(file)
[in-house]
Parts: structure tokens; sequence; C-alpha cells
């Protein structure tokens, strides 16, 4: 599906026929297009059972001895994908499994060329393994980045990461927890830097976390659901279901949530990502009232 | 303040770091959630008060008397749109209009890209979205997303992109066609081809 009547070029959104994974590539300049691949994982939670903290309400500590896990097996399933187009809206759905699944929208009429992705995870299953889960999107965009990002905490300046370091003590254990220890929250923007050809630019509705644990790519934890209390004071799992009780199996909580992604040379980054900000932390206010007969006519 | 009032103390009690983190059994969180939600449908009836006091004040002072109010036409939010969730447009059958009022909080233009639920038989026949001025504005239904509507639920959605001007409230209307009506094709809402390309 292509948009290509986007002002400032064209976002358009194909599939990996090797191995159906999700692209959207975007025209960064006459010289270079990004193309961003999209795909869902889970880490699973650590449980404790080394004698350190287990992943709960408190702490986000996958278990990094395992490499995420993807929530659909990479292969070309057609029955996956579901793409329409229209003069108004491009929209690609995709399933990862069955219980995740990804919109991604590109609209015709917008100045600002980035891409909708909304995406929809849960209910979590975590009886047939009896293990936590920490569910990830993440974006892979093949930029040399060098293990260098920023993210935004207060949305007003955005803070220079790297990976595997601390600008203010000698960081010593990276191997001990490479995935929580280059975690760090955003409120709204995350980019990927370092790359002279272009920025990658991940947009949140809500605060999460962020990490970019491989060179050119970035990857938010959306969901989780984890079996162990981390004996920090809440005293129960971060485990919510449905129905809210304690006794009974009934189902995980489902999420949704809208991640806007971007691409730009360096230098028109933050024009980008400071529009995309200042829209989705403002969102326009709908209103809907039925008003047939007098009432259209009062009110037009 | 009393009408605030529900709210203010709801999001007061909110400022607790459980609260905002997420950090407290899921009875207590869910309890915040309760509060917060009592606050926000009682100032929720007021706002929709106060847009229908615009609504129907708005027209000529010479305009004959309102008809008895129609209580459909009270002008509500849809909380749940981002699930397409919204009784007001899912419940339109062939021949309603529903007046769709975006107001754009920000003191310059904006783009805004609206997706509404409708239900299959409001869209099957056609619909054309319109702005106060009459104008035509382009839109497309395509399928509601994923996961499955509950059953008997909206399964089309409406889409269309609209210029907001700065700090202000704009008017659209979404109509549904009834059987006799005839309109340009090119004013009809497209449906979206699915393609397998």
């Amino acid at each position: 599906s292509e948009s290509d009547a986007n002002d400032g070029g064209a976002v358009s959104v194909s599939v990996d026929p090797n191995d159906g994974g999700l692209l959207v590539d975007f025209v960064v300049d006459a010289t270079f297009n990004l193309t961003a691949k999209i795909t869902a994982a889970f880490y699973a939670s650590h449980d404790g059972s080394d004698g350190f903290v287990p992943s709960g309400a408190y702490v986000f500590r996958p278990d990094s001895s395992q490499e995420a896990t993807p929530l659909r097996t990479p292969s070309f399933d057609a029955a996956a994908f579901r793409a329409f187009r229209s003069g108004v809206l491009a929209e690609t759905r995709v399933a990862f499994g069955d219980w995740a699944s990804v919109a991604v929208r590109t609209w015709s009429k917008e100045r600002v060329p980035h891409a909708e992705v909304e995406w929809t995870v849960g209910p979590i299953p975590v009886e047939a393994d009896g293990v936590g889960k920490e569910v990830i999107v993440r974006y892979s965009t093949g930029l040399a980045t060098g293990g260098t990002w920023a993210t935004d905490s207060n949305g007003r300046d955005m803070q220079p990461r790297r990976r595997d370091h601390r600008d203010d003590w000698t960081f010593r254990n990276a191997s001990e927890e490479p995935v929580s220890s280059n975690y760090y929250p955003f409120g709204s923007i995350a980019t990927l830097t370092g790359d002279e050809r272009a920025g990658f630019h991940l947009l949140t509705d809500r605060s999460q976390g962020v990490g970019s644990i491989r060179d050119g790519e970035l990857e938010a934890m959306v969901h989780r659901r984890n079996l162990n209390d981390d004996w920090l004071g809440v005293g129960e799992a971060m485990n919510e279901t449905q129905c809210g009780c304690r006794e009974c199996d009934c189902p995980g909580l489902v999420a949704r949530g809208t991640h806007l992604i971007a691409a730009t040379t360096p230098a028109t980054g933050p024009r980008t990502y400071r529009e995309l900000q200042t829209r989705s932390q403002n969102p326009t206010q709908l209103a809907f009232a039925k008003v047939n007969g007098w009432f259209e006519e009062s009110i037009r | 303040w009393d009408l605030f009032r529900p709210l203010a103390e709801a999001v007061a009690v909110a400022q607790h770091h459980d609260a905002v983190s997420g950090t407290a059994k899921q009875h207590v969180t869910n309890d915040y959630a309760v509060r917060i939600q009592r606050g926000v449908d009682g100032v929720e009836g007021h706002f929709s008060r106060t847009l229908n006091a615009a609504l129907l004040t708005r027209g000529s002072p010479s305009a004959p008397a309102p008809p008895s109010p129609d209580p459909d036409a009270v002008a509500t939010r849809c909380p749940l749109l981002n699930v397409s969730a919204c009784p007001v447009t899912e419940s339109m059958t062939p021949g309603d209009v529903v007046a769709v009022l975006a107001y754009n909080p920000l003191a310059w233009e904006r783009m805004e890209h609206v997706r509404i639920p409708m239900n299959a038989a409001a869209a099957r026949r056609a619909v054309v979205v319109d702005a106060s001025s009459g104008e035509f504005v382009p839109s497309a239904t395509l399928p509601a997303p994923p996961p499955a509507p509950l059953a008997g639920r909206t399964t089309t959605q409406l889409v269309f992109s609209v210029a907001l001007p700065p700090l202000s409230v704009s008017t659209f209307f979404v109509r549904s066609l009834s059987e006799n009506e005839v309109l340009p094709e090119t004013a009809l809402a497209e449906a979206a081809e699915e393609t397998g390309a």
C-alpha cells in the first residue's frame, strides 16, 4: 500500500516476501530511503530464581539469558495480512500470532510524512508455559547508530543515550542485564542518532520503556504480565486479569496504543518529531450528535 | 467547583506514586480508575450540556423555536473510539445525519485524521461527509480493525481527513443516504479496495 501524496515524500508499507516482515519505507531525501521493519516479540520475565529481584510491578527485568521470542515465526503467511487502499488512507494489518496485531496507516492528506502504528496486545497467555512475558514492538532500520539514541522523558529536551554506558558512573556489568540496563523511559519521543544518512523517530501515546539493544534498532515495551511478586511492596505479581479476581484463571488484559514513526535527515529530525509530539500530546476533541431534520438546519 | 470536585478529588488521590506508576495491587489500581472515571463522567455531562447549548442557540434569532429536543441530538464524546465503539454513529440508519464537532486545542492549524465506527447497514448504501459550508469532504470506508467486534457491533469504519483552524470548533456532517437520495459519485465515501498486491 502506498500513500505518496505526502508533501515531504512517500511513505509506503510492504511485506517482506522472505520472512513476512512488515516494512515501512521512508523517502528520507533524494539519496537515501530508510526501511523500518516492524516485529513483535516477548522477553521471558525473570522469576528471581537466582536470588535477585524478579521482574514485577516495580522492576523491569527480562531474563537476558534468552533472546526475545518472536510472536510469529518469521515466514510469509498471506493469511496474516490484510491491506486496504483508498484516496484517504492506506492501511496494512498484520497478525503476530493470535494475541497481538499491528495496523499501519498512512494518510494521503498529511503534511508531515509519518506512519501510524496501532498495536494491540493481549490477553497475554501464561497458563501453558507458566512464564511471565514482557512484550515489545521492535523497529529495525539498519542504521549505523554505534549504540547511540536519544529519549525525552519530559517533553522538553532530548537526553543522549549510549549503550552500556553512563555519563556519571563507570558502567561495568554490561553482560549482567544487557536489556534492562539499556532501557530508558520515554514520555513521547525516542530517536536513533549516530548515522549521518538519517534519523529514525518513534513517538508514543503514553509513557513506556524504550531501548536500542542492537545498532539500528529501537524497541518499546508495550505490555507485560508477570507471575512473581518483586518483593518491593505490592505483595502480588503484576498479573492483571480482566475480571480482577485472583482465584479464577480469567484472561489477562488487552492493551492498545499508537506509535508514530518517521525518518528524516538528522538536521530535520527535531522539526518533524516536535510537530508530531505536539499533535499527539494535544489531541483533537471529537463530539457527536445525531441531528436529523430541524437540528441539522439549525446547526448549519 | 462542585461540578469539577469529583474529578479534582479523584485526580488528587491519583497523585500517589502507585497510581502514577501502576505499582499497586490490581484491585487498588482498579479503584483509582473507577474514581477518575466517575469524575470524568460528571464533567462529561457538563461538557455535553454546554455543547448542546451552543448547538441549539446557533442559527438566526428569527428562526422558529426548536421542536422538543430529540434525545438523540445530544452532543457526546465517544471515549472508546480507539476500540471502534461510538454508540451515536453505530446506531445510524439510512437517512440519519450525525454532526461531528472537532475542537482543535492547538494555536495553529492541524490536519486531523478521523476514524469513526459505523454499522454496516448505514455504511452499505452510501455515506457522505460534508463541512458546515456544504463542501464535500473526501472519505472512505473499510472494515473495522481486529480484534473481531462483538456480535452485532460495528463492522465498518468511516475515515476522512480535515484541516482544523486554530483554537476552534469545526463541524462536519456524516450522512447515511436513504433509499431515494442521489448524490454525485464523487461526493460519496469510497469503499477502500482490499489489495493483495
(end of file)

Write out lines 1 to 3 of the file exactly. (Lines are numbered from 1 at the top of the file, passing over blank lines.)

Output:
[in-house]
Parts: structure tokens; sequence; C-alpha cells
């Protein structure tokens, strides 16, 4: 599906026929297009059972001895994908499994060329393994980045990461927890830097976390659901279901949530990502009232 | 303040770091959630008060008397749109209009890209979205997303992109066609081809 009547070029959104994974590539300049691949994982939670903290309400500590896990097996399933187009809206759905699944929208009429992705995870299953889960999107965009990002905490300046370091003590254990220890929250923007050809630019509705644990790519934890209390004071799992009780199996909580992604040379980054900000932390206010007969006519 | 009032103390009690983190059994969180939600449908009836006091004040002072109010036409939010969730447009059958009022909080233009639920038989026949001025504005239904509507639920959605001007409230209307009506094709809402390309 292509948009290509986007002002400032064209976002358009194909599939990996090797191995159906999700692209959207975007025209960064006459010289270079990004193309961003999209795909869902889970880490699973650590449980404790080394004698350190287990992943709960408190702490986000996958278990990094395992490499995420993807929530659909990479292969070309057609029955996956579901793409329409229209003069108004491009929209690609995709399933990862069955219980995740990804919109991604590109609209015709917008100045600002980035891409909708909304995406929809849960209910979590975590009886047939009896293990936590920490569910990830993440974006892979093949930029040399060098293990260098920023993210935004207060949305007003955005803070220079790297990976595997601390600008203010000698960081010593990276191997001990490479995935929580280059975690760090955003409120709204995350980019990927370092790359002279272009920025990658991940947009949140809500605060999460962020990490970019491989060179050119970035990857938010959306969901989780984890079996162990981390004996920090809440005293129960971060485990919510449905129905809210304690006794009974009934189902995980489902999420949704809208991640806007971007691409730009360096230098028109933050024009980008400071529009995309200042829209989705403002969102326009709908209103809907039925008003047939007098009432259209009062009110037009 | 009393009408605030529900709210203010709801999001007061909110400022607790459980609260905002997420950090407290899921009875207590869910309890915040309760509060917060009592606050926000009682100032929720007021706002929709106060847009229908615009609504129907708005027209000529010479305009004959309102008809008895129609209580459909009270002008509500849809909380749940981002699930397409919204009784007001899912419940339109062939021949309603529903007046769709975006107001754009920000003191310059904006783009805004609206997706509404409708239900299959409001869209099957056609619909054309319109702005106060009459104008035509382009839109497309395509399928509601994923996961499955509950059953008997909206399964089309409406889409269309609209210029907001700065700090202000704009008017659209979404109509549904009834059987006799005839309109340009090119004013009809497209449906979206699915393609397998």